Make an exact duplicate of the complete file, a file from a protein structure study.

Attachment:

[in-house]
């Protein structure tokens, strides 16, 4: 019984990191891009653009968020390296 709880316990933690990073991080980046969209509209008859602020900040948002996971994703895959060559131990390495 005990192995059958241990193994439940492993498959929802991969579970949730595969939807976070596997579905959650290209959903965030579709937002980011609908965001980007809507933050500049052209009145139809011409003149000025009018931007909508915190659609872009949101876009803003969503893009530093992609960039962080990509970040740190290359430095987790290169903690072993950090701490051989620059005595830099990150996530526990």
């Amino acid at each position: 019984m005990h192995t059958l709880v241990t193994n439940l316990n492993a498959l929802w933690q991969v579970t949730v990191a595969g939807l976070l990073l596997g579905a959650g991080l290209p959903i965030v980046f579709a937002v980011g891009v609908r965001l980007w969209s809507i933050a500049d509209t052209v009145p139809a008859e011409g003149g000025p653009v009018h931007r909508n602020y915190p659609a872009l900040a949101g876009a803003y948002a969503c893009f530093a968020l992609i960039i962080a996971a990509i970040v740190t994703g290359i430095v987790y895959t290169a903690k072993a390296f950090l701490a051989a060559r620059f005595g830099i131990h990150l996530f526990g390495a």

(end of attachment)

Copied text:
[in-house]
């Protein structure tokens, strides 16, 4: 019984990191891009653009968020390296 709880316990933690990073991080980046969209509209008859602020900040948002996971994703895959060559131990390495 005990192995059958241990193994439940492993498959929802991969579970949730595969939807976070596997579905959650290209959903965030579709937002980011609908965001980007809507933050500049052209009145139809011409003149000025009018931007909508915190659609872009949101876009803003969503893009530093992609960039962080990509970040740190290359430095987790290169903690072993950090701490051989620059005595830099990150996530526990």
């Amino acid at each position: 019984m005990h192995t059958l709880v241990t193994n439940l316990n492993a498959l929802w933690q991969v579970t949730v990191a595969g939807l976070l990073l596997g579905a959650g991080l290209p959903i965030v980046f579709a937002v980011g891009v609908r965001l980007w969209s809507i933050a500049d509209t052209v009145p139809a008859e011409g003149g000025p653009v009018h931007r909508n602020y915190p659609a872009l900040a949101g876009a803003y948002a969503c893009f530093a968020l992609i960039i962080a996971a990509i970040v740190t994703g290359i430095v987790y895959t290169a903690k072993a390296f950090l701490a051989a060559r620059f005595g830099i131990h990150l996530f526990g390495a």